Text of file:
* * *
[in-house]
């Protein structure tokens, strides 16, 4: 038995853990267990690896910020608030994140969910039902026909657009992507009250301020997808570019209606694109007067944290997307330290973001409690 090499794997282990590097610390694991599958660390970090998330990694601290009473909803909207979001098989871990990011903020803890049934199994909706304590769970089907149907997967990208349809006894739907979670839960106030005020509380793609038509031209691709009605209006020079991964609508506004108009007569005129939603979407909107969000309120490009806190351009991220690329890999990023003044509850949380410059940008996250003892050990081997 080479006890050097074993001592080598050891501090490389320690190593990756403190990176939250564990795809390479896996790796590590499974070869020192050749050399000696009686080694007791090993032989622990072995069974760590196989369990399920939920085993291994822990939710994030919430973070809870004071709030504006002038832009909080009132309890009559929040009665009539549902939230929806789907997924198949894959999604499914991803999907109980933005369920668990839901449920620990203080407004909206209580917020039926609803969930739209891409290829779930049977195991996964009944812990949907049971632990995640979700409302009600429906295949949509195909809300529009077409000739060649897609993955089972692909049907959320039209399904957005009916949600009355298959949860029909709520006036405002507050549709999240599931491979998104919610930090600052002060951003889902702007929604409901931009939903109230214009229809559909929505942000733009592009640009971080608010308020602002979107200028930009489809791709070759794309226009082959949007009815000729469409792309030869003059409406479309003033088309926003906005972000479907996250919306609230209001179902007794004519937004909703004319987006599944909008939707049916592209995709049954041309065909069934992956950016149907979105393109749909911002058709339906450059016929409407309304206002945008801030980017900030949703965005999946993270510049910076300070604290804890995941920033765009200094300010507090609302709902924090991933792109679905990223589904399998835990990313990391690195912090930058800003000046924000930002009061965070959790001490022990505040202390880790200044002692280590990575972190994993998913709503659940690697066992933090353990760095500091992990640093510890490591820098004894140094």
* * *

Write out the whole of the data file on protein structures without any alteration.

[in-house]
């Protein structure tokens, strides 16, 4: 038995853990267990690896910020608030994140969910039902026909657009992507009250301020997808570019209606694109007067944290997307330290973001409690 090499794997282990590097610390694991599958660390970090998330990694601290009473909803909207979001098989871990990011903020803890049934199994909706304590769970089907149907997967990208349809006894739907979670839960106030005020509380793609038509031209691709009605209006020079991964609508506004108009007569005129939603979407909107969000309120490009806190351009991220690329890999990023003044509850949380410059940008996250003892050990081997 080479006890050097074993001592080598050891501090490389320690190593990756403190990176939250564990795809390479896996790796590590499974070869020192050749050399000696009686080694007791090993032989622990072995069974760590196989369990399920939920085993291994822990939710994030919430973070809870004071709030504006002038832009909080009132309890009559929040009665009539549902939230929806789907997924198949894959999604499914991803999907109980933005369920668990839901449920620990203080407004909206209580917020039926609803969930739209891409290829779930049977195991996964009944812990949907049971632990995640979700409302009600429906295949949509195909809300529009077409000739060649897609993955089972692909049907959320039209399904957005009916949600009355298959949860029909709520006036405002507050549709999240599931491979998104919610930090600052002060951003889902702007929604409901931009939903109230214009229809559909929505942000733009592009640009971080608010308020602002979107200028930009489809791709070759794309226009082959949007009815000729469409792309030869003059409406479309003033088309926003906005972000479907996250919306609230209001179902007794004519937004909703004319987006599944909008939707049916592209995709049954041309065909069934992956950016149907979105393109749909911002058709339906450059016929409407309304206002945008801030980017900030949703965005999946993270510049910076300070604290804890995941920033765009200094300010507090609302709902924090991933792109679905990223589904399998835990990313990391690195912090930058800003000046924000930002009061965070959790001490022990505040202390880790200044002692280590990575972190994993998913709503659940690697066992933090353990760095500091992990640093510890490591820098004894140094």